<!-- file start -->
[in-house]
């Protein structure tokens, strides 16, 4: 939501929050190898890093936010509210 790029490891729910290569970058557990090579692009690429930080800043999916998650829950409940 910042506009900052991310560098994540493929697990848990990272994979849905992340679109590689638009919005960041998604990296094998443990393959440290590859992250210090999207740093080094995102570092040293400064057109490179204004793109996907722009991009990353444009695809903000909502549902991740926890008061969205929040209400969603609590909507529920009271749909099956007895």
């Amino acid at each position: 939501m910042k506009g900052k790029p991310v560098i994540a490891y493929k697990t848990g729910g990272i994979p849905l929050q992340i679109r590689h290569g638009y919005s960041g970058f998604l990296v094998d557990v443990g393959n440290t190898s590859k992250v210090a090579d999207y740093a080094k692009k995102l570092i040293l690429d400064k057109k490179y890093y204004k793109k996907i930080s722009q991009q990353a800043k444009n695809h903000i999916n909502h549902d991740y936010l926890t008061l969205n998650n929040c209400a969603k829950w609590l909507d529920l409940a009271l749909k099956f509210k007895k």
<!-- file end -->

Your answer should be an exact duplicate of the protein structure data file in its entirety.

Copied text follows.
[in-house]
């Protein structure tokens, strides 16, 4: 939501929050190898890093936010509210 790029490891729910290569970058557990090579692009690429930080800043999916998650829950409940 910042506009900052991310560098994540493929697990848990990272994979849905992340679109590689638009919005960041998604990296094998443990393959440290590859992250210090999207740093080094995102570092040293400064057109490179204004793109996907722009991009990353444009695809903000909502549902991740926890008061969205929040209400969603609590909507529920009271749909099956007895």
């Amino acid at each position: 939501m910042k506009g900052k790029p991310v560098i994540a490891y493929k697990t848990g729910g990272i994979p849905l929050q992340i679109r590689h290569g638009y919005s960041g970058f998604l990296v094998d557990v443990g393959n440290t190898s590859k992250v210090a090579d999207y740093a080094k692009k995102l570092i040293l690429d400064k057109k490179y890093y204004k793109k996907i930080s722009q991009q990353a800043k444009n695809h903000i999916n909502h549902d991740y936010l926890t008061l969205n998650n929040c209400a969603k829950w609590l909507d529920l409940a009271l749909k099956f509210k007895k």